Customers stopping by the Crepe Myrtle Cafe to grab lunch will likely walk through a garden of potted plants, cross paths with a chicken or two and pass bins of fresh produce and homemade edibles for sale before they even make it to the counter to order.
The restaurant is King Braswell’s creation opened in 2008 on the corner of South College Street and South Donahue Drive.
After graduating from Auburn University in 1990 with a degree in horticulture, Braswell first started a wholesale nursery in Auburn.
“I’m entrepreneurial by nature,” he said. “That’s the spirit in me, and I just wanted to sort of try to do things for myself—make it on my own.”
His business eventually evolved from wholesale to retail, and in 1993, he and his brother opened the plant nursery Blooming Colors.
During the economic downturn of 2008, Braswell said they felt they needed something to help balance out their cash flow. Thus, the Crepe Myrtle Cafe was born, built next to the nursery.
“We felt like people needed to eat, and we felt like this was a good concept for us, and that people would enjoy an experience like our cafe combined with our retail nursery,” Braswell said.
Sign up for our newsletter
Get The Plainsman straight to your inbox.
Braswell has since added a market space to the restaurant building, where customers can buy fresh, often locally grown produce, eggs, jams and other edibles. The idea to combine a nursery, restaurant and market environment was uniquely Braswell’s, inspired by his love for horticulture.
“Horticulture really encompasses almost all facets of life in some way, shape or another,” he said.
Horticulture is the study of fruits, vegetables, flowers and all plant production, with an emphasis on small-scale gardening and landscaping.
“My goal in my career has always been to center my world around everything horticulture,” Braswell said. “So the restaurant was just a good, natural step toward that.”
Braswell said it feels like he doesn’t really have a job.
“It’s like recreation every day,” he said. “I created a place that is kind of like my playground. I love seeing everybody come here and play. I felt like if this makes me happy, surely there are like-minded people.”
Continue reading below...
Braswell’s playground includes not only food and plants, but animals as well. Several chickens roam the property, resting under the outdoor patio tables or digging in the earth around potted shrubs. A few kittens also trot up to visitors, eager to be petted.
“The chickens are just sort of part of who we are,” Braswell said. “The chickens and kittens. We always have kittens around here.”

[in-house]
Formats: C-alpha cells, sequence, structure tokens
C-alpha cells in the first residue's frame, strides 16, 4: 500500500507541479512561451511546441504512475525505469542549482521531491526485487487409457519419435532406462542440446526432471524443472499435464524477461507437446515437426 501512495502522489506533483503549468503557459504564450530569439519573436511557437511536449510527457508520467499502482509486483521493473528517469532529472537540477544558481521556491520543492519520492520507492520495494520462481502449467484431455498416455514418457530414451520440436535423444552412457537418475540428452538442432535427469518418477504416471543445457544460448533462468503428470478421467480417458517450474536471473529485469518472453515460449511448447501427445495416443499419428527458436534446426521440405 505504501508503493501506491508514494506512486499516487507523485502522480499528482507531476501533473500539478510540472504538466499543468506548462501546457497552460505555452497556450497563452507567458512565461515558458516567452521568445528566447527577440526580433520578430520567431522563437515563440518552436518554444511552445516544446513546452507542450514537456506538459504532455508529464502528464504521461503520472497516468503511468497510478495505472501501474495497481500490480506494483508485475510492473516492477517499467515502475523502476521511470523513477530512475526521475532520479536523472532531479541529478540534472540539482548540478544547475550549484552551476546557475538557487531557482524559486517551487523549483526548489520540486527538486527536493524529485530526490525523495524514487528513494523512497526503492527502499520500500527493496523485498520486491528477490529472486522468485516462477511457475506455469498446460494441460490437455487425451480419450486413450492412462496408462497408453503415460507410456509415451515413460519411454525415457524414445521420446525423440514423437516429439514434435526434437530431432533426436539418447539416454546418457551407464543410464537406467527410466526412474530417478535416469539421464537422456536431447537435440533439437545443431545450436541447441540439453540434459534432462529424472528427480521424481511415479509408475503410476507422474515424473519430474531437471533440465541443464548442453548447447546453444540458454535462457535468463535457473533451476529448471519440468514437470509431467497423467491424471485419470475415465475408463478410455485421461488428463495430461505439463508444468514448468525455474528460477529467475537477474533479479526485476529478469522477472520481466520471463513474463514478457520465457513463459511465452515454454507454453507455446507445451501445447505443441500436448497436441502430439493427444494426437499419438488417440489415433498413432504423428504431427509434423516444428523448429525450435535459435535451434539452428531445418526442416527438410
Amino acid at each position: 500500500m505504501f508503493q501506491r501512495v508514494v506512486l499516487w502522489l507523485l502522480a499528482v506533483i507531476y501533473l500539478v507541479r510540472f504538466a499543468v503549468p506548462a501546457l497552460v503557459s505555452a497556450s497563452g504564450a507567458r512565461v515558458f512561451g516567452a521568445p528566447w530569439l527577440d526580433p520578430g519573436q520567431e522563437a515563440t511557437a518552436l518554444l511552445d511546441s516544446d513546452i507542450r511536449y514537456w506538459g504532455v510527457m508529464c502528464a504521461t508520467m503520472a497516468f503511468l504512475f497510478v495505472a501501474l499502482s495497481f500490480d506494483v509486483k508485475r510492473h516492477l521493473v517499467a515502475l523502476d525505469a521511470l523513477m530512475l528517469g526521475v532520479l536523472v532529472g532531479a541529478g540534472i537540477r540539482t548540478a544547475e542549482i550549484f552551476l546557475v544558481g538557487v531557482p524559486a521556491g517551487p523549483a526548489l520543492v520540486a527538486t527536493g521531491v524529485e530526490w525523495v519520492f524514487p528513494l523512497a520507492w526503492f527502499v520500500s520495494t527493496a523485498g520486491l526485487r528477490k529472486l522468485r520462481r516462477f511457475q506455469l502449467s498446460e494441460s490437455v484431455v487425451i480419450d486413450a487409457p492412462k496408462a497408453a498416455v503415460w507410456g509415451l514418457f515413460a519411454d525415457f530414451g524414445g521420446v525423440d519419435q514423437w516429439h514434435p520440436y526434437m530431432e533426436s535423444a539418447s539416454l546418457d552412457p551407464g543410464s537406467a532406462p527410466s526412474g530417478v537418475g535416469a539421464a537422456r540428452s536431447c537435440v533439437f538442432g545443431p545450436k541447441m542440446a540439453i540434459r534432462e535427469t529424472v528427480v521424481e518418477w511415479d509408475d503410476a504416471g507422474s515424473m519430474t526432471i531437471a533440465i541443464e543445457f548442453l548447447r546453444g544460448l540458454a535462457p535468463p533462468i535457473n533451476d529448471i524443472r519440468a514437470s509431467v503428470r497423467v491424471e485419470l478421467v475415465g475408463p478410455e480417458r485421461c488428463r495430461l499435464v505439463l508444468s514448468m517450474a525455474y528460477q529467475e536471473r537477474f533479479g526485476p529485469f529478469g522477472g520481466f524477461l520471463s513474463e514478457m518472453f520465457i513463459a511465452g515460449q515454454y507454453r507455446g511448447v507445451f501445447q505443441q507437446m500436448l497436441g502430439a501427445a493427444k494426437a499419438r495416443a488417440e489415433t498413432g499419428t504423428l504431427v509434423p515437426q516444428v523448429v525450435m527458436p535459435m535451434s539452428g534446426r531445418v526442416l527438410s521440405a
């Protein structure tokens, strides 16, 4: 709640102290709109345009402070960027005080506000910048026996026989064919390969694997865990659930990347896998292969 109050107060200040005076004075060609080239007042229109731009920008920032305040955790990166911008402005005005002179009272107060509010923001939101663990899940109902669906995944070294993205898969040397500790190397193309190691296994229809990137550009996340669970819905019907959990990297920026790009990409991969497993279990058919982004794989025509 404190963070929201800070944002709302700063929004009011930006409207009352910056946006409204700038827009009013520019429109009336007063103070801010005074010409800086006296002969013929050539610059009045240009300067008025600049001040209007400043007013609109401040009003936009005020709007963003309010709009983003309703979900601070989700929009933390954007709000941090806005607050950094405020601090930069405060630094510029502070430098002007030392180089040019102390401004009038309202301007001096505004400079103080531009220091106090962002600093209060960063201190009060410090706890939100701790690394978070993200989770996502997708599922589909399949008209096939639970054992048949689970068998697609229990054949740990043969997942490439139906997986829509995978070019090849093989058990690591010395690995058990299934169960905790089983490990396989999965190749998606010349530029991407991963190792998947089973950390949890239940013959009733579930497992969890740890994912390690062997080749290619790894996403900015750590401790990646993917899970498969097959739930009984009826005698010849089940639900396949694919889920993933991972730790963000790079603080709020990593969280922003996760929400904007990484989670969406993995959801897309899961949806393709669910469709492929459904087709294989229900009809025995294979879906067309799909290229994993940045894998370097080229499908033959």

Blooming Colors is known for accepting stray kittens that locals find. The staff and customers socialize the kittens, and the nursery finds homes for them in the community.
Although Braswell doesn’t personally cook the cafe’s feature crepes or any other food, he develops the menu and tastes everything himself. Occasionally, an employee will contribute to the restaurant offerings as well. Braswell says they have a great team of workers at the restaurant and nursery.
“We try to hire like-minded people, people that have really giving hearts, people that want to serve others,” he said. “We want to give Ritz-Carlton service with Southern flair, and that’s one of our goals.
To make people feel great about themselves no matter what walk and what life they’re coming from.”This business and life philosophy of Braswell’s is what gives the café its holistic nature and unique charm.
“Myself as a person, I’m a person that likes to do for others,” Braswell said. “I like to make people’s worlds bright and happy. I love for people to bask in the beauty of nature in a way that I can provide for them. I feel like when people encounter this, that their world is better for it because all day long they’re in the rat race. So my plight in life really is to try to create an environment where people can take pause and enjoy it and relax and feel good about their space.”
At the Crepe Myrtle Cafe, that space includes crepes, potted plants, fresh and local food, a flock of chickens, a handful of kittens, and many people to enjoy it all.
Do you like this story? The Plainsman doesn't accept money from tuition or student fees, and we don't charge a subscription fee. But you can donate to support The Plainsman.Support The Plainsman